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Neurological side effects of vaccines have been feared since the first inoculations for smallpox in the 1800s. Back then, there were reports of recently-vaccinated patients who developed what was (terrifyingly) referred to as “neuroparalytic events”. Despite monumental advancements in the past 200 years, neuro-inflammatory conditions (conditions in which one’s immune system attacks the nervous system) have still been spotted with increased incidence following many different vaccinations. These include such disconcerting conditions as Acute Disseminated Encephalomyelitis (ADEM), Mononeuritis Multiplex (MM), and Acute Inflammatory Demyelinating Polyradiculoneuropathy (AIDP), all of which just roll off the tongue. Now that my patients have as much access to medical literature as I do, I can’t pull off the reassuring “Don’t worry - it’s completely safe” routine without some Google-savvy skeptic calling bullshit and citing some Nature article about the incidence of Guillain-Barré following swine flu vaccines in the 70s.

However, saying that vaccination leads to a slight increase in incidence of these events is not the same as saying that vaccines cause these conditions. One simple factor (like a vaccine) isn’t sufficient to cause these complex anomalies. It’d be like saying that Hurricane Ike caused the 2008 recession. Although it probably didn’t help, it certainly wasn’t the cause. And, much like macroeconomics, biology is really, really complicated. At best, there is suggestion that vaccines can lead to a very small increase in one’s odds of developing certain rare conditions. That sentence isn’t as straightforward or exciting as “vaccines cause autism”, but it is a much more accurate depiction of the threat they pose.

In all, the odds of having a neurological event that results from a vaccine are around 0.1 in 100,000, or one-case-permillion-vaccines low. You are about 10 times more likely to get struck by lightning than to have a serious adverse reaction to a vaccine.

Now, some will say that even if the odds are low, any increase risk is bad. But that logic doesn’t account for the decrease in risk that the vaccine confers by protecting from severe Covid. Although most people who get Covid do fine, your odds of a bad outcome if you get covid without vaccination are orders of magnitude higher than 0.1 in 10000. Avoiding the vaccine because of the fear it will harm you is similar to refusing to wear a seatbelt while driving because of the possibility that could get into a crash where the seatbelt jams and traps you in while the car catches fire and you burn to death. While this could conceivably happen, your odds of surviving any given car ride are dramatically higher when you buckle up.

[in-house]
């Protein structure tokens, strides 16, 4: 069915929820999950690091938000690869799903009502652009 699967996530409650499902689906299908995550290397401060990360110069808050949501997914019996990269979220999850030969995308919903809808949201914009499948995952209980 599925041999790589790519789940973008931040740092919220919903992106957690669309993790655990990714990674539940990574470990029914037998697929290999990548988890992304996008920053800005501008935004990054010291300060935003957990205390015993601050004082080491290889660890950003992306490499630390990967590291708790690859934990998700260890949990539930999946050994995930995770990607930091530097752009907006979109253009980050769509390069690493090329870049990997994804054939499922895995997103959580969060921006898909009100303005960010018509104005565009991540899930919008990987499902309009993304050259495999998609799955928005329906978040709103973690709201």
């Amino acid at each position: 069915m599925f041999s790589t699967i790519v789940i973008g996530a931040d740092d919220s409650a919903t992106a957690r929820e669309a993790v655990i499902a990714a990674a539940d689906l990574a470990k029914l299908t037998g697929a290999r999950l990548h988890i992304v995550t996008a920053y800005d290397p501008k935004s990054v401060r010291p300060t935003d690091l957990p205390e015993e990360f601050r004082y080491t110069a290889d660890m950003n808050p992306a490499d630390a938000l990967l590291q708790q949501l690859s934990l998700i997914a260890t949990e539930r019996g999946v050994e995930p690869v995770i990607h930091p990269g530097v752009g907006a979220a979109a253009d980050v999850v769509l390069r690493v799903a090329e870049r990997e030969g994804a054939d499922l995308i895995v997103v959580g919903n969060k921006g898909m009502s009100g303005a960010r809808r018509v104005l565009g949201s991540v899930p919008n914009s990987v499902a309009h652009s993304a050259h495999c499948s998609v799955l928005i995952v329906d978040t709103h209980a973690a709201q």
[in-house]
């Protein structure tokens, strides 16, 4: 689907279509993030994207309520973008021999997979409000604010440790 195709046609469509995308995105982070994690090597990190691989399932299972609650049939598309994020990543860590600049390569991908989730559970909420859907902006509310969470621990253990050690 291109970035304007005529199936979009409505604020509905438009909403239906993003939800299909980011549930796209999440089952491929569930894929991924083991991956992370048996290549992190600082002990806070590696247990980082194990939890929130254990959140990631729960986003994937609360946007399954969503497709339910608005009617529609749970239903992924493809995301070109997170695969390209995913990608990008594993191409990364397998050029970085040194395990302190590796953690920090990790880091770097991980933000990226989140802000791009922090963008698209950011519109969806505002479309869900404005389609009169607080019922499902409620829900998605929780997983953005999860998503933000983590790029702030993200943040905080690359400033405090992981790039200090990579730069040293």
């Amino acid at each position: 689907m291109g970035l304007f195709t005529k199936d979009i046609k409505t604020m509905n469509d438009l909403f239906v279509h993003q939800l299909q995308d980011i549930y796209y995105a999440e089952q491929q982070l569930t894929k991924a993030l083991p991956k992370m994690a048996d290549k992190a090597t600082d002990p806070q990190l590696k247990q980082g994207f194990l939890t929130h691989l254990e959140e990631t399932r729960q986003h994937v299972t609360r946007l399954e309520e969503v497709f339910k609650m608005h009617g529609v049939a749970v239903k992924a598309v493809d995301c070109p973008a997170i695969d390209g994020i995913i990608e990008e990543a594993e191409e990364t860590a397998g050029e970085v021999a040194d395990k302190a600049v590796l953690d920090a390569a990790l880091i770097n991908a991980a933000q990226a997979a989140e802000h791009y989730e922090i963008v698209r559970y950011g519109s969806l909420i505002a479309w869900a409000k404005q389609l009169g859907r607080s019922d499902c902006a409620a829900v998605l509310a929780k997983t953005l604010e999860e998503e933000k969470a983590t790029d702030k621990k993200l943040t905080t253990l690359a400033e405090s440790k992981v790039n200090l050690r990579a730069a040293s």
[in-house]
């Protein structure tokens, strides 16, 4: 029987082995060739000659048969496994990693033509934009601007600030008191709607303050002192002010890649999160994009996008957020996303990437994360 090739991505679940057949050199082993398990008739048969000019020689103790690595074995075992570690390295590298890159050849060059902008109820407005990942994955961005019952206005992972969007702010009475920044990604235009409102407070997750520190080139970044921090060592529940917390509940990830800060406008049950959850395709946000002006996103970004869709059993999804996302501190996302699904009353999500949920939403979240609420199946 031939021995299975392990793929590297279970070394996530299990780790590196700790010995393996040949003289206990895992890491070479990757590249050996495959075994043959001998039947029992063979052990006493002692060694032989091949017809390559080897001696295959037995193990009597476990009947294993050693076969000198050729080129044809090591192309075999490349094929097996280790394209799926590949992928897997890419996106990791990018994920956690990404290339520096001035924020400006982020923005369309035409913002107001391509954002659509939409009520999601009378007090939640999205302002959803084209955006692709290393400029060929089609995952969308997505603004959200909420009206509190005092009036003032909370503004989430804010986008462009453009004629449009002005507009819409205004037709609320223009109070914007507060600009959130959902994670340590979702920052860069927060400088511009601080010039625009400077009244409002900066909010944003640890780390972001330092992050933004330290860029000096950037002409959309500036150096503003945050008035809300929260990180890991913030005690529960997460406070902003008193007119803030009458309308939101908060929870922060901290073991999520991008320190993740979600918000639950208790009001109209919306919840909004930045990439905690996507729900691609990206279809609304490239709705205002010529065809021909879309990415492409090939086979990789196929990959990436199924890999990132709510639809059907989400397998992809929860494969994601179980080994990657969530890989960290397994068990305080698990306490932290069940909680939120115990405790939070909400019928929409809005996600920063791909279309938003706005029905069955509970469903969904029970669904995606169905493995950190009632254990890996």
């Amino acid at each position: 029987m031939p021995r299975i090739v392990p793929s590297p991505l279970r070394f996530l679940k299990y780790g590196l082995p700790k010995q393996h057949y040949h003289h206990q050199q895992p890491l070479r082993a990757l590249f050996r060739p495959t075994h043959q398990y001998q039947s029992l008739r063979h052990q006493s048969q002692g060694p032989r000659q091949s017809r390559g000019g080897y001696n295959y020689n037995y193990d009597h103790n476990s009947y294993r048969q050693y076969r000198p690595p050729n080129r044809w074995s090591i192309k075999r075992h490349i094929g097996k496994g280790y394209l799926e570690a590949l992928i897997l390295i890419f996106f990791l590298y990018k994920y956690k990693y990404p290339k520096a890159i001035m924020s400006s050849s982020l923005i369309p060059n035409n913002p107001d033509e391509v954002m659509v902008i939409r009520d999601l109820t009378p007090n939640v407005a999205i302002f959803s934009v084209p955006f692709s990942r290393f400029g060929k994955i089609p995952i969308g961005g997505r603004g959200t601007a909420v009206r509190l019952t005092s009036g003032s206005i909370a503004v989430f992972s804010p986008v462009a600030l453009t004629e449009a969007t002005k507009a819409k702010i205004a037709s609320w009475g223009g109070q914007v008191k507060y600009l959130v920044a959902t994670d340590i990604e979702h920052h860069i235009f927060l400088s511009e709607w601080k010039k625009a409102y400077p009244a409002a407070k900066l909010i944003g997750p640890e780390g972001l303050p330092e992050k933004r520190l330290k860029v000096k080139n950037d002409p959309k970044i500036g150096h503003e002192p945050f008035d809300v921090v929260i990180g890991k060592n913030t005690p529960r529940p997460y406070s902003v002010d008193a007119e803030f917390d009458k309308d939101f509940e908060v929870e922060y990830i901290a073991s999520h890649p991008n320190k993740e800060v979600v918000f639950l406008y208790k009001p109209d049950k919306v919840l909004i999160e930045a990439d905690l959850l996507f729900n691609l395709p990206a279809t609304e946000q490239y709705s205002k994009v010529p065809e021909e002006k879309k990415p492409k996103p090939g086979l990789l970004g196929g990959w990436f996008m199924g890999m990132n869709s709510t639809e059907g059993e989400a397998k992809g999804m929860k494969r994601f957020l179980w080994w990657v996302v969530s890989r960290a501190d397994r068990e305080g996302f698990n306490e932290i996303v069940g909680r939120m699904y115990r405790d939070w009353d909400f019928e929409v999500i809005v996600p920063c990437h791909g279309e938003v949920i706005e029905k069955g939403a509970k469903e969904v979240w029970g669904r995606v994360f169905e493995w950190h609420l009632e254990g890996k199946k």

Vaccines are made in a variety of ways, but the basic idea behind all of them is presenting the immune system with some surrogate to dangerous pathogen that allows for development of immunologic memory - it introduces some piece of a bug so you can learn how to fight it quickly and efficiently in case you ever run into it. This piece could be a protein (like the “spike protein” present on the outside of ‘rona), or the instructions (mRNA) for the body to make its own copy of that protein and learn to fight it. In either case it requires your body to recognize a foreign something and respond appropriately to it - which is something it is already doing all of the time.

Your immune system appropriately deals with billions of foreign proteins that are introduced into your body every day, and it does so without going haywire and annihilating your organs or rewiring your neural connections. It is very, very good at its job. Our adaptive immune system has been around and evolving for over 500 million years. We’re not going to throw it off by injecting some tiny protein made by a bunch of nerds at Pfizer. People don’t need to trust the government, or pharmaceutical companies, or me. Just trust your biology. ∎ ROBERT PACE, MD

Neurologist and Director of Neuroimmunology, Memorial Institute for Neurosciences
 www.awarenessties.us/robert-pace Dr. Pace cares for and has expertise in a variety of neurologic conditions. He is passionate about demyelinating conditions of the central nervous system and holds a fellowship from the University of Michigan in clinical neuroimmunology and MS. Along with Dr. Aburashed and Dr. Cote, they make up the provider care team in the MS center at Memorial Healthcare Institute for Neuroscience. He has experience using a variety of immunomodulating and suppressing agents and also lectures nationally regarding treatment options in Multiple Sclerosis.

110 AWARENOW / THE MAYDAY EDITION

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AwareNow: Issue 16: The Mayday Edition  

In this issue, we present stories that speak to the needed conversation of awareness to action. For the causes we support that tie us all to...

AwareNow: Issue 16: The Mayday Edition  

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